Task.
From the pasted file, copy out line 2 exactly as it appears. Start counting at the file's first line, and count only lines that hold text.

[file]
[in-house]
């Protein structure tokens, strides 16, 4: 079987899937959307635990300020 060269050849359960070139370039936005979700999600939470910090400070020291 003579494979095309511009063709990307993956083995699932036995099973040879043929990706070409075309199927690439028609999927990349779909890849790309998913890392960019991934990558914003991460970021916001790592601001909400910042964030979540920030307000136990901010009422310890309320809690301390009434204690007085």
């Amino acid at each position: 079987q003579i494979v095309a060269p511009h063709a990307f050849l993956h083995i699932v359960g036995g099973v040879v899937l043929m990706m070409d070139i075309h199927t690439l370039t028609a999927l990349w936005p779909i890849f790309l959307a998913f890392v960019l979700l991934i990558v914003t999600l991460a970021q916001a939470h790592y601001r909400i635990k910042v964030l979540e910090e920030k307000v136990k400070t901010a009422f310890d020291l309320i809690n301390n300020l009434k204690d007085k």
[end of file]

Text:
């Protein structure tokens, strides 16, 4: 079987899937959307635990300020 060269050849359960070139370039936005979700999600939470910090400070020291 003579494979095309511009063709990307993956083995699932036995099973040879043929990706070409075309199927690439028609999927990349779909890849790309998913890392960019991934990558914003991460970021916001790592601001909400910042964030979540920030307000136990901010009422310890309320809690301390009434204690007085």